Last Edited: Sun. Feb 10, 2019 - 08:59 PM
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They seem to be excellent capacitors. But IMHO for 25uF @1000V they will be much more expensive than the alternative film capacitors.

 

For this kind of severe current range jumping from -15A to 15A, I also can not predict if the ceramic body mechanically withstand the osscilations. A series connected pulse capacitor carrying the whole line current with a ripple current of +/-15A is a very different story from a smootening or snubber capacitor. 

 

They are really expensive:

 

700VDC 1uF cap cost around 13.5 Euro/each for a quntity of 1000. My 25uF cap bank should cost around 337.5 Euro. The film capacitor bank costs around 7.5 Euro, but is not the 1:1 alternative. 1000Vdc film cap has only 20V Voltage rating at 50khz. 

 

http://eu.mouser.com/ProductDetail/TDK/B58035U7105M062?qs=sGAEpiMZZMtGtrSL1omHbHPJTSb0%2fcOqdqjlg8RO1I8%3d

________________________________ We dream of a world where current does not need the voltage to flow.

Last Edited: Sun. Feb 10, 2019 - 08:59 PM
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When in the dark remember-the future looks brighter than ever.   I look forward to being able to predict the future!

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Thanks for the links. I have investigated the above links a while ago. The problem is :

 

If you increase C the voltage stress on c decreases, but you will need to increase the resonant inductor so that the minimum current where the soft switching begins remains low. This is not so straighforward. They don't explain in the paper (chineese) how they overcome the problem that the minimum current for the soft switching becomes too high. It would be better that they give the Lr and Cb values so that I could simulate it to see if the claims are justified.

 

If you decrease the value of C, you have more room for soft switching because the inductor has enough energy to balance the enegry stored in Capacitor. But then you face 2 main problems: 1-The voltage rating of the capacitor will be very high and it will be very expensive. 2-This will also limit the power transfer and duty cycle.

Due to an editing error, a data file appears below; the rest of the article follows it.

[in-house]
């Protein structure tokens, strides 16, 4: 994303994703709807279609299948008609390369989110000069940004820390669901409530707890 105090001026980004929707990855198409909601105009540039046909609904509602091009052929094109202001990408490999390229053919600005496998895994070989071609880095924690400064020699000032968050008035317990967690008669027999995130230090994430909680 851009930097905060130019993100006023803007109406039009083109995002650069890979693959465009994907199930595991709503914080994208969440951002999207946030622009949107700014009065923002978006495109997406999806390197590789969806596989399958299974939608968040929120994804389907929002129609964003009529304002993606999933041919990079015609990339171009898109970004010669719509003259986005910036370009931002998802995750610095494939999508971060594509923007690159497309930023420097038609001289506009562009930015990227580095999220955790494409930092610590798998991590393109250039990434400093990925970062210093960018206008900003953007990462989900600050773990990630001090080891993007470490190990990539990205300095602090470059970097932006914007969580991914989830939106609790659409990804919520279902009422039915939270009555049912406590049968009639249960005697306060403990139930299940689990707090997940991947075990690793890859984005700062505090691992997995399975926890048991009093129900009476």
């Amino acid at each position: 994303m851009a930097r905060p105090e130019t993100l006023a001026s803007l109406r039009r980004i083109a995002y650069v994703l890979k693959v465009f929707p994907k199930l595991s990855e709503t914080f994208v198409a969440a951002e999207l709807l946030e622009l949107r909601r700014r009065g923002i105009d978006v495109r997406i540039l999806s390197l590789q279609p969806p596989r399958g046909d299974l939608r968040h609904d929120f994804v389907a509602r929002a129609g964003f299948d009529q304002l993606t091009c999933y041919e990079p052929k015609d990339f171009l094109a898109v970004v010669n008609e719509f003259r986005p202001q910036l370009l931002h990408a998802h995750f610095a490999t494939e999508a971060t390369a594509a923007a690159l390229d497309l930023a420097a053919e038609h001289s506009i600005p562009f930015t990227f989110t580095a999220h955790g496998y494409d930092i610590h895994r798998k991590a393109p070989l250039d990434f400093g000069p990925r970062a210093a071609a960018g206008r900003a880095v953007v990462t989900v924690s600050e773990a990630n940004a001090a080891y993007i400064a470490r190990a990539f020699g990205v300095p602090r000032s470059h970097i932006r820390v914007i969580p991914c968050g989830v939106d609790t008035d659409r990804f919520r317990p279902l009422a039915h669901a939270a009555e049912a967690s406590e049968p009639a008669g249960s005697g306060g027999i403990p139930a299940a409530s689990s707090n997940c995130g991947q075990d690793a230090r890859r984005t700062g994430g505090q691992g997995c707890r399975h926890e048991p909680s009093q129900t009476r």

All these can be overcomed by nearing to resonance frequency and controling the power flow through a kind of frequency modulation. It is the famous LLC converter. But it has also drawbacks. 

 

Short: Nothing is perfect.  

________________________________ We dream of a world where current does not need the voltage to flow.

Last Edited: Sun. Feb 10, 2019 - 10:34 PM
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incal wrote:
25uF @1000V 
Aah, a value for a capacitor.

 

If I remember well, and toying a bit with Octave:

 

octave:1> f= 10000
f =  10000
octave:2> W= 2*pi*f                  # W = Omega, my greek ain't too good.
W =  62831.85307
octave:3> C=25e-6                    # 25uF Capacitor.
C =  0.000025000
octave:4> i
ans =  0 + 1i                        # Gosh, Octave understands complex numbers (Never tried that before).
octave:5> Z= -i/(W*C)
Z = -0.00000 - 0.63662i              # Impedance of capacitor.
octave:6> abs(Z)
ans =  0.63662
octave:7> 1000/ans                   # Voltage / impedance = Current.
ans =  1570.8

I think it's somewhat understandable that a cap that can handle 1500 Amps @ 1000V is going to cost some money, and even at 20V you're looking at serious currents. ( 31.416 A).

I may have made some gross error in this calculation, my head has been a bet cloudy lately, so please check the numbers.

A maximum of 30A sounds reasonable though for a "normal" capacitor.

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Yes absolutely true,

 

Q=C.V

 

And unfortunatelly, it is not a resisitive element. It means any fluctuations in V means the existence of current. they are connected.

 

dQ/dt = C. dV/dt

 

And if we are talking abaout frequency, it means that dV/dt must be huge so the term dQ/dt. dQ/dt is nothing others than the  I, current.

 

Passing huge amounts of current through huge dV/dt means extreme power dissipation:

 

W= 1/2 * C* V^2.  This is the stored energy, but the dissipation is also very high because of very high ripple currents.